Biden: Trump taking the Fifth would be 'abdicating the responsibility of the presidency'

Former Vice President Joe BidenJoe BidenGabbard hits DNC over poll criteria for debates The Hill's Campaign Report: Democratic field begins to shrink ahead of critical stretch Moulton says Biden would make 'fantastic president' MORE said Thursday that he believes President TrumpDonald John TrumpThe Hill's Campaign Report: Democratic field begins to shrink ahead of critical stretch To ward off recession, Trump should keep his mouth and smartphone shut Trump: 'Who is our bigger enemy,' Fed chief or Chinese leader? MORE would be “abdicating the responsibility of the presidency” if he cites the Fifth Amendment in an attempt to avoid speaking with special counsel Robert MuellerRobert (Bob) Swan MuellerMueller report fades from political conversation Trump calls for probe of Obama book deal Democrats express private disappointment with Mueller testimony MORE.

If Trump "takes the fifth," he could cite constitutional protections against self-incrimination to avoid an interview with Mueller.

Biden told MSNBC’s Andrea Mitchell that it’s “abhorrent” that “a president of the United States says, 'I take the Fifth because I might incriminate myself.'”

Biden’s remarks come one day after he told CNN’s Chris Cuomo that he would advise Trump not to sit for an interview with Mueller because he “has some difficulty with precision.”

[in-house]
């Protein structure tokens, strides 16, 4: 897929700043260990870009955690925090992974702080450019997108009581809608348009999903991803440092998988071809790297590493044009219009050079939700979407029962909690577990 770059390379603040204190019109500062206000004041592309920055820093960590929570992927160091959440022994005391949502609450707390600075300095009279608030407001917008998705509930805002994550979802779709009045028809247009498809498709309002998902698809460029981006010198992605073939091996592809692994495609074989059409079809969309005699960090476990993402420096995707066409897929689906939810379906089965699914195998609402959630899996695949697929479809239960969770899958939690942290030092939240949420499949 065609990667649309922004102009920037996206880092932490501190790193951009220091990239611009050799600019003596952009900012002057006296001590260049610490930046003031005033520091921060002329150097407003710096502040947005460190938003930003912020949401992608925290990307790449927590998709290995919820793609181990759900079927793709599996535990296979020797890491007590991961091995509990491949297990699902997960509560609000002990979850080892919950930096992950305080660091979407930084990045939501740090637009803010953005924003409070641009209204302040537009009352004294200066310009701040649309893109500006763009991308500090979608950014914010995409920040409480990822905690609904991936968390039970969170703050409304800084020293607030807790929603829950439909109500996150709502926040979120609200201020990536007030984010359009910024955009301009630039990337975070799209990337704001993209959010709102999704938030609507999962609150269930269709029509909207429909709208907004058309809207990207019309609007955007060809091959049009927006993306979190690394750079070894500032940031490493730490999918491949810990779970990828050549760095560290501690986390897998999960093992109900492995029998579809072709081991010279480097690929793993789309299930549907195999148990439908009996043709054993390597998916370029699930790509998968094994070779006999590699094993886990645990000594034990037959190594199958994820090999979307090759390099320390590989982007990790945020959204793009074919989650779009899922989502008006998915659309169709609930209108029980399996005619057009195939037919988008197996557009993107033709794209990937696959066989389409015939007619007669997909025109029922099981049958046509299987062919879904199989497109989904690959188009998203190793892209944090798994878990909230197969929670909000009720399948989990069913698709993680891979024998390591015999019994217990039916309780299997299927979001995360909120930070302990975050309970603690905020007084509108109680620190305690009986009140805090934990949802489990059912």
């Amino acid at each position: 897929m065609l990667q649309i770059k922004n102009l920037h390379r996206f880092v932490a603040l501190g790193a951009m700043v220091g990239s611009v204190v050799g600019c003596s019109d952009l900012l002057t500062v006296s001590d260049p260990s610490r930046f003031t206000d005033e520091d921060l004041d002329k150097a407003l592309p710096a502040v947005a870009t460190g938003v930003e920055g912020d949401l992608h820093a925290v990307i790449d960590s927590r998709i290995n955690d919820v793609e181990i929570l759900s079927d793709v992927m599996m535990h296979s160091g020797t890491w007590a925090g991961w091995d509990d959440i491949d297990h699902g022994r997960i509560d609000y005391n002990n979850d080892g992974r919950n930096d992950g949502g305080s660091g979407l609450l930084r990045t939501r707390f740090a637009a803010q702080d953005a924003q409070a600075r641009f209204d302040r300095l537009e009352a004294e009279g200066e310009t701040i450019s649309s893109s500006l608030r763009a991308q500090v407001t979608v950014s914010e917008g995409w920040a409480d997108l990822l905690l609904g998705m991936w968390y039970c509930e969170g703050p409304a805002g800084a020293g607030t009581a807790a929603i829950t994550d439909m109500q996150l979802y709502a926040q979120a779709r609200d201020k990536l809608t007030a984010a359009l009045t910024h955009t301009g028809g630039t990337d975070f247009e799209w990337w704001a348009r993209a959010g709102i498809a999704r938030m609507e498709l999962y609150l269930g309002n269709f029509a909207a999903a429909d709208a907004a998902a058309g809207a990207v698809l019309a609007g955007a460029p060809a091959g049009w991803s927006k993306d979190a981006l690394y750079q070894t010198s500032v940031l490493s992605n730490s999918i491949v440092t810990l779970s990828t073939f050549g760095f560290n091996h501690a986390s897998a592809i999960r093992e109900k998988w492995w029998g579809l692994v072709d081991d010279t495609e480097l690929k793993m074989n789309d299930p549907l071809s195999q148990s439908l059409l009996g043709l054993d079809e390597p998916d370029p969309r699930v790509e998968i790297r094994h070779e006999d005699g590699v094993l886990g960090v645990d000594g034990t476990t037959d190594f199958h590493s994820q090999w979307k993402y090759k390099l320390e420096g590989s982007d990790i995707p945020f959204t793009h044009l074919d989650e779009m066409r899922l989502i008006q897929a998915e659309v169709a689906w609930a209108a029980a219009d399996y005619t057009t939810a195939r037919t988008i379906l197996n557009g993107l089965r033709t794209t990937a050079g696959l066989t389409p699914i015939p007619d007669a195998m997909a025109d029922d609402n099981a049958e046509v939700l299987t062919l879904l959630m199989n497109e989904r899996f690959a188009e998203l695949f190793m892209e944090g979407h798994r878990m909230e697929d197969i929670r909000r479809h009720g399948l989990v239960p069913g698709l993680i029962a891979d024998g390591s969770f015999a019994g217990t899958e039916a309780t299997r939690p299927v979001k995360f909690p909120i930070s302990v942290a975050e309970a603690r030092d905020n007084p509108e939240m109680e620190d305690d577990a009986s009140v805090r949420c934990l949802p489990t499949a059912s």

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Trump has publicly said he’s willing to sit for an interview with Mueller, and would do so under oath. But Trump's lawyers are reportedly urging the president not to sit down with Mueller over concerns he could open himself up to a charge of lying to investigators during the interview.

Mueller is leading a criminal investigation into Russian meddling in the 2016 election. The probe has thus far led to two indictments and two guilty pleas.

Biden said Thursday that, as president, Trump should be able to answer questions about Russians attempting to interfere in American elections. Biden called it “one of the most serious security breaches that’s occurred in American history.”

“I can’t fathom why the president, just as a patriotic American, let alone as president, would not be looking for every single bit of data and evidence that would show what they were doing and what they’re continuing to attempt to do,” he said.

Biden, 75, is considered a potential Democratic candidate for the presidency in 2020. On Thursday, he said he has "plenty of time" to consider whether to run, but said he's focused on Trump and Republicans causing an "erosion of the moral fabric" of the country.